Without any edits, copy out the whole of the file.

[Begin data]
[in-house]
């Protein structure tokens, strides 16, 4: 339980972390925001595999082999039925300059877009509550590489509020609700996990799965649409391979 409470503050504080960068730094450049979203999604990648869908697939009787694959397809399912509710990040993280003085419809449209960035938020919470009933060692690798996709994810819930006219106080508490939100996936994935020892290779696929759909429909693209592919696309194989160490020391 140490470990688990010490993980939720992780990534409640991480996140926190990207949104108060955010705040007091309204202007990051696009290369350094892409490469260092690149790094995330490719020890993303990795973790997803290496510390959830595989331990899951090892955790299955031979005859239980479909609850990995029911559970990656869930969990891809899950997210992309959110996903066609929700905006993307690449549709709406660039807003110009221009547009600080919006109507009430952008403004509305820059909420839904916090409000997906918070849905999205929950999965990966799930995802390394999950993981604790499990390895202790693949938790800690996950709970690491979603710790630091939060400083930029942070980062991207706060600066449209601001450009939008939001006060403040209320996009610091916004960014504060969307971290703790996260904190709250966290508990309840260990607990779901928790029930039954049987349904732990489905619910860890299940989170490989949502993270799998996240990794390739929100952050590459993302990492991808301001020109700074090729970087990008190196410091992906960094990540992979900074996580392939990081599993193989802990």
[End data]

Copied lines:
[in-house]
């Protein structure tokens, strides 16, 4: 339980972390925001595999082999039925300059877009509550590489509020609700996990799965649409391979 409470503050504080960068730094450049979203999604990648869908697939009787694959397809399912509710990040993280003085419809449209960035938020919470009933060692690798996709994810819930006219106080508490939100996936994935020892290779696929759909429909693209592919696309194989160490020391 140490470990688990010490993980939720992780990534409640991480996140926190990207949104108060955010705040007091309204202007990051696009290369350094892409490469260092690149790094995330490719020890993303990795973790997803290496510390959830595989331990899951090892955790299955031979005859239980479909609850990995029911559970990656869930969990891809899950997210992309959110996903066609929700905006993307690449549709709406660039807003110009221009547009600080919006109507009430952008403004509305820059909420839904916090409000997906918070849905999205929950999965990966799930995802390394999950993981604790499990390895202790693949938790800690996950709970690491979603710790630091939060400083930029942070980062991207706060600066449209601001450009939008939001006060403040209320996009610091916004960014504060969307971290703790996260904190709250966290508990309840260990607990779901928790029930039954049987349904732990489905619910860890299940989170490989949502993270799998996240990794390739929100952050590459993302990492991808301001020109700074090729970087990008190196410091992906960094990540992979900074996580392939990081599993193989802990």